# Quasi Static Impact Tests: Part 3a of Garage R&D Protocol

Here’s an easy, cheap and reliable way to test the impact resistance of most surfboard composites:

NOTES ON TEST:

1. Specimens should have at least 1in of foam depth, however they don't need to be laminated on the bottom side.  There needs to be at least 1.5in of lamination around the edge of the load applicator (c-clamp pad).  So if your load applicator has 1in diameter, the specimen should be at least 4 in wide (1.5+1.5+1).
2. Specimens should be layed-up exactly how they would be on a surfboard (hot coat and gloss if applicable)
3. The metal pad of the c-clamp that I used has a 1in diameter, this is ideal.  Make sure the pad is smooth and does not have sharp edges that will cut into the laminate.  If the edges are sharp, you can put a piece of plastic (lid of a recyclable plastic container, ie. a thermoplastic sheet 1/32in thick) between the clamp and the composite.
4. The load applicator should be round.  This is because the load must be unbiased in direction.
5. Whatever dimensions you go with for your specimens, you must always stick with those dimensions, otherwise it will be difficult to compare results!  Same thing for load applicator...must always be the same.  Whatever loading rate you use (1 crank per 10 secs or 1 crank per 20 secs), you must always use that rate for all specimens.
6. When you crank the c-clamp, record the highest load before it settles.
7. After typing data into spreadsheet-->do scatter plot-->ignore last two data points-->Add trendline-->use linear curve fit-->show equation on chart.  Equation will be in the form of y=mx+b...remember middle school algebra?   b doesn't matter but a  larger m means less pressure dings.  The max load (last data point) is the strength or resistance to cracking.   So you want a high m value and high load value.  They often come together, but sometimes they don't.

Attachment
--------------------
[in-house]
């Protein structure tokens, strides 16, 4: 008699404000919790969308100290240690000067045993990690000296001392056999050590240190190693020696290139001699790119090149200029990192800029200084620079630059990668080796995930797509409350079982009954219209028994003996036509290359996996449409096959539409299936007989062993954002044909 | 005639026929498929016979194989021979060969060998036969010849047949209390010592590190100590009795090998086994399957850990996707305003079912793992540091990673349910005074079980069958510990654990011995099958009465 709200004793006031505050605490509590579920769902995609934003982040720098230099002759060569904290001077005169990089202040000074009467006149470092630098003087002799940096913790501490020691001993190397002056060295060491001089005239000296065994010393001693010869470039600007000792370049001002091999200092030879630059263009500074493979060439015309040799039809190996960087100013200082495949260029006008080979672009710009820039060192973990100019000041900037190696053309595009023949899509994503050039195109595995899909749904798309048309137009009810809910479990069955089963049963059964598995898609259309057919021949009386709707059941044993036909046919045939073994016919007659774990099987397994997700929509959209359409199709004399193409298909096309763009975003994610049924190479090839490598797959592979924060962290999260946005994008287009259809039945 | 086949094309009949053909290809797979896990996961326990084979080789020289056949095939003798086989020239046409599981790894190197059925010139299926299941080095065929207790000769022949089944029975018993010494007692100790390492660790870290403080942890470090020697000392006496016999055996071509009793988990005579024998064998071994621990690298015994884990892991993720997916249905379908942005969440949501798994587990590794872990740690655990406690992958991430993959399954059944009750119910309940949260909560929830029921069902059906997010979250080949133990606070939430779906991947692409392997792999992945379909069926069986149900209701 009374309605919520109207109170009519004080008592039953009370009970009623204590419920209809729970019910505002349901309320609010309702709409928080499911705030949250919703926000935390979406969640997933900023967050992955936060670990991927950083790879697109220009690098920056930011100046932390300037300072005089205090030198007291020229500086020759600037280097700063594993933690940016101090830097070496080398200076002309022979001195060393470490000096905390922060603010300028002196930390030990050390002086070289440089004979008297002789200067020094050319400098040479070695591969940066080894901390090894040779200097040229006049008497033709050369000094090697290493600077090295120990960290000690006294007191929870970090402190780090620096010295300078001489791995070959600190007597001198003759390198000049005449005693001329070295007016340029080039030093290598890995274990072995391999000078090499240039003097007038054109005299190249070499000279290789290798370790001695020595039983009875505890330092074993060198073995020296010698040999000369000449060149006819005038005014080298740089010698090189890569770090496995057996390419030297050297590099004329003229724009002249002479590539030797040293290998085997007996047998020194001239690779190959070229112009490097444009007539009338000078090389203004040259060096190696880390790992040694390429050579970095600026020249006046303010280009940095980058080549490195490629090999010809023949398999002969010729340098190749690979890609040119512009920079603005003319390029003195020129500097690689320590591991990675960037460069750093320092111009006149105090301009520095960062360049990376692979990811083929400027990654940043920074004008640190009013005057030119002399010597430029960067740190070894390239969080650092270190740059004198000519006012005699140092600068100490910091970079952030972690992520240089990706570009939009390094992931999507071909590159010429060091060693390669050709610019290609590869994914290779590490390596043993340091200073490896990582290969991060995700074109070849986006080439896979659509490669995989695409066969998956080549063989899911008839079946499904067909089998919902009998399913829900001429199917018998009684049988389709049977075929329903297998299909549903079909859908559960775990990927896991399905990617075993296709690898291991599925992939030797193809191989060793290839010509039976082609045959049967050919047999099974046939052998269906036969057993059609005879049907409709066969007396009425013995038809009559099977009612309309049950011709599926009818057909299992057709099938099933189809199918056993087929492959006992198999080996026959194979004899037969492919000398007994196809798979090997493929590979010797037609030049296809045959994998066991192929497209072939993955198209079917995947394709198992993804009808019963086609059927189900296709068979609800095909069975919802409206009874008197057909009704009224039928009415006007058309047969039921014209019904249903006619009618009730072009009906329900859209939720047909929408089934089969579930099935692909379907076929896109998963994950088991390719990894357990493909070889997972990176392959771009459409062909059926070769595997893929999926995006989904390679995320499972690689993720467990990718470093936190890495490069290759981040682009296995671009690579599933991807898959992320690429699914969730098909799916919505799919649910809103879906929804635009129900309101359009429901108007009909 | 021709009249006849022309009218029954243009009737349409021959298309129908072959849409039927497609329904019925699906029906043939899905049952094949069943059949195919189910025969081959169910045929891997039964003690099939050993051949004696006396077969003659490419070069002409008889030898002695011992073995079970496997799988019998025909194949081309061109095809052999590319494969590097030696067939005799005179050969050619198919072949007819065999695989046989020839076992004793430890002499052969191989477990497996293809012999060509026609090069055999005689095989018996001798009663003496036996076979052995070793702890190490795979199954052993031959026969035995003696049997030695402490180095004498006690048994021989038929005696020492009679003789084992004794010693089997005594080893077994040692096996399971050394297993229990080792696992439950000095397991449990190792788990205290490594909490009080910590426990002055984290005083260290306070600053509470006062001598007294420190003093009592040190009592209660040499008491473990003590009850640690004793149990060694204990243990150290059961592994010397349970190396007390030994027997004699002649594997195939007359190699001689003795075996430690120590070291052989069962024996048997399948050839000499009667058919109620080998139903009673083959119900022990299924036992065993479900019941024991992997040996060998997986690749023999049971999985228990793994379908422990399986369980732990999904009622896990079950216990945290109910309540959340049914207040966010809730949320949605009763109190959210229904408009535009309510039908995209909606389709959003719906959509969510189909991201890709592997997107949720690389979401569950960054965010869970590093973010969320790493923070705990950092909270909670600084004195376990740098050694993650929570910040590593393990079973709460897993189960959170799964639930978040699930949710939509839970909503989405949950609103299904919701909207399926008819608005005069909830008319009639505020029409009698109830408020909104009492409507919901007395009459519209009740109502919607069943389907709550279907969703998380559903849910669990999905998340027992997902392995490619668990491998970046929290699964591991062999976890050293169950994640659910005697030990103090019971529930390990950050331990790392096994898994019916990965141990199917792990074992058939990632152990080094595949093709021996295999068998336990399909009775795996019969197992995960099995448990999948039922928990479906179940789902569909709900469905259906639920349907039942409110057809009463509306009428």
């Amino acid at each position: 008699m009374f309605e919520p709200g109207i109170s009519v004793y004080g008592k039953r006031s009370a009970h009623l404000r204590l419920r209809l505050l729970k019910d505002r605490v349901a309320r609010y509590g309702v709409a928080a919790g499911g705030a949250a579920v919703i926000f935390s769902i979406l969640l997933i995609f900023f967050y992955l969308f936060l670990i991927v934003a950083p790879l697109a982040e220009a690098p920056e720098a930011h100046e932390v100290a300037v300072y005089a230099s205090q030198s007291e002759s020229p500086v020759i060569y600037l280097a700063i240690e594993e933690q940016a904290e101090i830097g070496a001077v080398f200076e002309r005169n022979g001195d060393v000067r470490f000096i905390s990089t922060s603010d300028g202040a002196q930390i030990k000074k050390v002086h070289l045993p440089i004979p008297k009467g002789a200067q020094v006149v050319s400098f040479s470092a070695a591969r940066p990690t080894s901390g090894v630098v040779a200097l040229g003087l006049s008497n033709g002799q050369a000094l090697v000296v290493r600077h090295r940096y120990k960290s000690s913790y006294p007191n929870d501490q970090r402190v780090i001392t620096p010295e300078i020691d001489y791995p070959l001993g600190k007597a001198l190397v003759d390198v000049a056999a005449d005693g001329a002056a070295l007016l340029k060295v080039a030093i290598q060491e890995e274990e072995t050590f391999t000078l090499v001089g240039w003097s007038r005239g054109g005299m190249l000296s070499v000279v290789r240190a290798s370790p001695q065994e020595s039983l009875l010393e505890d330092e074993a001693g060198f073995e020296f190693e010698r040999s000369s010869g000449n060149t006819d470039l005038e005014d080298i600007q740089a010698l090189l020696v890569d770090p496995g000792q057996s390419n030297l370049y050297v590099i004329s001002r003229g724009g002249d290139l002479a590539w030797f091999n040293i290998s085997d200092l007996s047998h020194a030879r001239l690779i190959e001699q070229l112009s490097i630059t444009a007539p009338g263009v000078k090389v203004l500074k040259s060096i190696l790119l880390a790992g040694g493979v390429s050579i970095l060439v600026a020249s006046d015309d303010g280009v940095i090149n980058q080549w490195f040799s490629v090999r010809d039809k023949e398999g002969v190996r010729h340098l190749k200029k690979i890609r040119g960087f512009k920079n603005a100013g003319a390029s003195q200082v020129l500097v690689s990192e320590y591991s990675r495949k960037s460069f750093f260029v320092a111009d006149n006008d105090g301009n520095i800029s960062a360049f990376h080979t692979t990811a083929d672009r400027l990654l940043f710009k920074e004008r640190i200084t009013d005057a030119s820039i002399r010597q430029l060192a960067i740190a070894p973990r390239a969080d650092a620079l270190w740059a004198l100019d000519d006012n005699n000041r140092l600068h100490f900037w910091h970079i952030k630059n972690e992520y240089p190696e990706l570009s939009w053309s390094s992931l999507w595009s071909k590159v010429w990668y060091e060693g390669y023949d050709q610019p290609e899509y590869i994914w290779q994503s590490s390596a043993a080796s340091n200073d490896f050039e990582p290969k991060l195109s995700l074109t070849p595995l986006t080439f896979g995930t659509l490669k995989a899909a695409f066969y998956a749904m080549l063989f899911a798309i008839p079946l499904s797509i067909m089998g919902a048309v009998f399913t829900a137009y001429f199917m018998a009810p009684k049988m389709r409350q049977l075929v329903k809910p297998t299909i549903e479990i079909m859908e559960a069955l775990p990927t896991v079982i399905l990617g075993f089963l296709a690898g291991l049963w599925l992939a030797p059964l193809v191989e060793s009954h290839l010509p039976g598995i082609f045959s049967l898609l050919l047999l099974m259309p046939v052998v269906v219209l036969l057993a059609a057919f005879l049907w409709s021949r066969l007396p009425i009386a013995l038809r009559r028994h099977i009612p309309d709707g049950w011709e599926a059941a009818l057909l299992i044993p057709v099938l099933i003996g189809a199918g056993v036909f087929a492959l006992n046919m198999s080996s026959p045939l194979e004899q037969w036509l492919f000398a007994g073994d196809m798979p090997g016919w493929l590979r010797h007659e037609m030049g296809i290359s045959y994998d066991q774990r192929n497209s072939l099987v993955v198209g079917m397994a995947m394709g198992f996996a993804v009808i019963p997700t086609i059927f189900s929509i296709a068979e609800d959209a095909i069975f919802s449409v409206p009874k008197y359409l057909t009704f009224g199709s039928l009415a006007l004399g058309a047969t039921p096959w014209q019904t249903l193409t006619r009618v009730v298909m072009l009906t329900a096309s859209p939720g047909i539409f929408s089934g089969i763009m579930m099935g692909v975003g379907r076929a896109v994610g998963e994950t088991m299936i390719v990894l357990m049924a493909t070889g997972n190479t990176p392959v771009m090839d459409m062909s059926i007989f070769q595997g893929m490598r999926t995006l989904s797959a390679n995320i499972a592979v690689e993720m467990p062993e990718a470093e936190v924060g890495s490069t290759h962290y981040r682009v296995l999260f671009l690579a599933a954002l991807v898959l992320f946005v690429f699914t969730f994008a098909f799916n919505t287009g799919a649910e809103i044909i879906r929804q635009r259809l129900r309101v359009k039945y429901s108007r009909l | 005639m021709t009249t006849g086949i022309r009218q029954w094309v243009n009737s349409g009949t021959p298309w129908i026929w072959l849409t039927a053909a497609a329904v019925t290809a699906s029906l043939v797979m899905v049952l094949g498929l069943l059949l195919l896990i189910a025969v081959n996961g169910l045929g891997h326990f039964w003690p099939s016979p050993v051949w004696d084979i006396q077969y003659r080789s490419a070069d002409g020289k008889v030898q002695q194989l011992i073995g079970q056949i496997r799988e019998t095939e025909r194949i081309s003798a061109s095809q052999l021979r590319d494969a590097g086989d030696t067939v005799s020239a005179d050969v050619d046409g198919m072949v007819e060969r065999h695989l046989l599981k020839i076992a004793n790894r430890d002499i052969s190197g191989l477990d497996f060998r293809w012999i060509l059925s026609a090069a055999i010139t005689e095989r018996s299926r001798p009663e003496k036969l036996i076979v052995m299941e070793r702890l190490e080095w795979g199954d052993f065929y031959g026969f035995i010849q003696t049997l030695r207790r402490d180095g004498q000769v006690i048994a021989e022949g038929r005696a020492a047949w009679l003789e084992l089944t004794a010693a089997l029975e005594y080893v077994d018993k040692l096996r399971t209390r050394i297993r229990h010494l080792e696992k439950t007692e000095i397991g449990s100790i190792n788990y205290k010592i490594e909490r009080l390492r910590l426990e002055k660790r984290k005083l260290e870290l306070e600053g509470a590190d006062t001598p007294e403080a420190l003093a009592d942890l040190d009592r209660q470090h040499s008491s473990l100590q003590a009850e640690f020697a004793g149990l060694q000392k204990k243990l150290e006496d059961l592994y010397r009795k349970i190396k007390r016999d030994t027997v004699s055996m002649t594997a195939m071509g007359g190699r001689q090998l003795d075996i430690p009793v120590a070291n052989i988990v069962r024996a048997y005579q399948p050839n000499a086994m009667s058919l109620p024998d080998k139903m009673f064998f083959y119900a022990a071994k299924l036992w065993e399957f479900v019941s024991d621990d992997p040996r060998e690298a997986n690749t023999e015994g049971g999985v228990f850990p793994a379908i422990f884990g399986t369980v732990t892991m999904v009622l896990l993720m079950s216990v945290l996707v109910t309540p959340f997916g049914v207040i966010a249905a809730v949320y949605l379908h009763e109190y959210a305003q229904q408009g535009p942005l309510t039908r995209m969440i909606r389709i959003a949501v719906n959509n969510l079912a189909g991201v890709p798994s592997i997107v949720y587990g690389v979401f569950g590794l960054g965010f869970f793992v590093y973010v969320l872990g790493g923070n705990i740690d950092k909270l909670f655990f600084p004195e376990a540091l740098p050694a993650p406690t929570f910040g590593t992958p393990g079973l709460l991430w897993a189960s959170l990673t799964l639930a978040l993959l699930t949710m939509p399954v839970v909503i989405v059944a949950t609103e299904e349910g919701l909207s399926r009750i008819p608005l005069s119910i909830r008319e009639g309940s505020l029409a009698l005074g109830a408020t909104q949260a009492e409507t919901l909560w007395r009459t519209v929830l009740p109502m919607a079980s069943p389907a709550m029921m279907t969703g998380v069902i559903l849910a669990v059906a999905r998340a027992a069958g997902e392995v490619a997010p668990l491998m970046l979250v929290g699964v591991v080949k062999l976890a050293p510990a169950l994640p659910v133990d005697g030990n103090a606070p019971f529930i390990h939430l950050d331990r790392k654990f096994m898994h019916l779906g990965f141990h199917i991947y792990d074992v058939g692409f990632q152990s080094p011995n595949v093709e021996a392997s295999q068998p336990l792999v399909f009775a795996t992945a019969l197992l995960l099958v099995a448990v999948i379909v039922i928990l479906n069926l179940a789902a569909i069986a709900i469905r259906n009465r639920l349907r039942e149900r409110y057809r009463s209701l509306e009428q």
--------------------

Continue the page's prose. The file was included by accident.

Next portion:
If anyone wants to get more advanced/technical, I have attached a powerpoint that I gave at UCSD, a year ago. (The second half of the slides are easier to digest)

Garage R&D Protocol for working with a new composite:

I)Test Specimens
1)Flex test
2)Buckling/Breaking test
3a)Quasi Static Impact test and/or
3b)Drop Weight Test
II)Full Scale
2)Natural Frequency Test
3)Go surf!

(still debating whether or not to put in a torsional test)

Powerpoint didn’t get attached for some reason.  If you want it, PM me with your email and I’ll send it.

Benjamin

Torsional will come into it eventually. Someone else here mentioned the reason a lot of people still like pu boards is the centre line axis.

This is something composite boards without a stringer do not have built in and a legitimate area that hasn't been explored enough yet.

My theory on torsion reckons that torsion is bad for effective double pumping. A stringered board which has its stiffness concentrated down the centre will twist more easily than a stringerless board of equivalent longitudinal stiffness. Therefore the stringered board will be less responsive to the double pump. I say double pump because in a big top to bottom turn there is more time to bank the bottom extra to compensate for the twist, but the double pump is something that needs to respond quickly to small twitching movements.

Let all say thin parabolic stringers!

Benjamin,

As a long-time lurker, seldom poster, I just want to say thanks for what you've contributed to the forum.  I think you've breathed some fresh intelligence and thought provocation into the mix of unquantified, subjective observations and opinions that have been all but beaten to death here over the years.

newschoolblue, thanks.

I’m loving how quite this thread is…one number is worth a thousand words.

One other thing, I’m partly regretting saying the “m” relates to how easily the layup will get pressure dings (not cracks).  It is kinda true and kinda not, but I don’t really want to go into advanced mechanics.  So for now, just pay attention to the “m” value…develop a feeling for how it relates to pressure dings.

Bump for this.

The reason you're not getting more views/replies is that your title is too boring :-)

Ya gotta put in some more exciting words, like "China", or ''parabolic'', or ''CNC''.